Review by Steve Schneider
Stepping into the dancing shoes of "The Buena Vista Social
Club" and "Standing in the Shadows of Motown”, “Los
Zafiros-Music from the Edge of Time” sets out to validate another
decades-old musical legacy. World music, the movie asserts, may have
begun with the title group ("The Sapphires"), a Cuban
vocal/instrumental combo of the early 1960s that blended native,
American, Latin and African sounds. The act became a national treasure
and even toured Europe before coming apart in the 1970s.
The movie is structured around a reunion of surviving members Manuel
Galban and Miguel Cancio, the latter taking his first steps on Cuban
soil since emigrating to the U.S. in the early 1990s. The shadow of
political isolation hangs over the ensuing travelogue, in which the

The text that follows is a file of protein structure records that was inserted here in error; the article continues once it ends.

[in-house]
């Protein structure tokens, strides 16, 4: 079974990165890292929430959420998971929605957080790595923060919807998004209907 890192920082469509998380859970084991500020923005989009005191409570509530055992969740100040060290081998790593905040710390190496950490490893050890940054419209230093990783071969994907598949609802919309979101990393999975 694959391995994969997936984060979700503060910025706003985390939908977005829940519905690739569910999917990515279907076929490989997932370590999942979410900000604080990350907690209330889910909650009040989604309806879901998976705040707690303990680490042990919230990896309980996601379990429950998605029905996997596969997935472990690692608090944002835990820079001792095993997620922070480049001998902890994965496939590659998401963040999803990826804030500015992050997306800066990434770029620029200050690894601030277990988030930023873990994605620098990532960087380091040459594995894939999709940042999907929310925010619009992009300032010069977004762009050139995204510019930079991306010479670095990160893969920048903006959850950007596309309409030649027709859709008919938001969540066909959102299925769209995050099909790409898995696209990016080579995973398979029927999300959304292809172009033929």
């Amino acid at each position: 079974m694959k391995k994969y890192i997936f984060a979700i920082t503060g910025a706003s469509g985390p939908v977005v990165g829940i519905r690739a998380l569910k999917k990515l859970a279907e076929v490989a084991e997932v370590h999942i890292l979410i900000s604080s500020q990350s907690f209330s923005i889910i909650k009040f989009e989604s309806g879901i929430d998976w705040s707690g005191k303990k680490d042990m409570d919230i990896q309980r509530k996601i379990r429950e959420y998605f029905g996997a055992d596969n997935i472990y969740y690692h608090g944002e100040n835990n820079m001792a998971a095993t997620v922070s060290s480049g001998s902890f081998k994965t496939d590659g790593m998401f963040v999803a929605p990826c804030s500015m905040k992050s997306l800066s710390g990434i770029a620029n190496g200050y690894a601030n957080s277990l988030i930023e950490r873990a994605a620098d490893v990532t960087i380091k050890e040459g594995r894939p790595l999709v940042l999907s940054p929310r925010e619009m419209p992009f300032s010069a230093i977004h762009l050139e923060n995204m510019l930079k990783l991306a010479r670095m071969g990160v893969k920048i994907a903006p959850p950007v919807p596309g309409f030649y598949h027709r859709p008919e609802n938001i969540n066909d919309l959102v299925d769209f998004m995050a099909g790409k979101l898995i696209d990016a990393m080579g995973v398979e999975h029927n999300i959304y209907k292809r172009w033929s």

reunited partners visit old haunts and swap recollections of how sweet
life was when they were harmonizing kings.
The doc doesn't exactly shy away from the illness and alcoholism that
helped splinter the group, but neither does it dissect those tragedies
in detail. A few dots remain unconnected as director DeStefano instead
dazzles us with indigenous beauty -- dig that incredibly blue Cuban
water! -- and solicits locals of all ages and backgrounds to testify to
just how great the group was.
There's something reassuring and proudly Latin about Los Zafiros'
enduring, cross-generational appeal. Notice also how many of the
emotionally charged meetings between Galban, Cancio and other of their
erstwhile musical collaborators lead to apparently spontaneous outbursts
of melody. All other things being equal, Los Zafiros and their disciples
obviously communicate best through music. It's a timely reminder that
shared culture can be more than just a consumer product.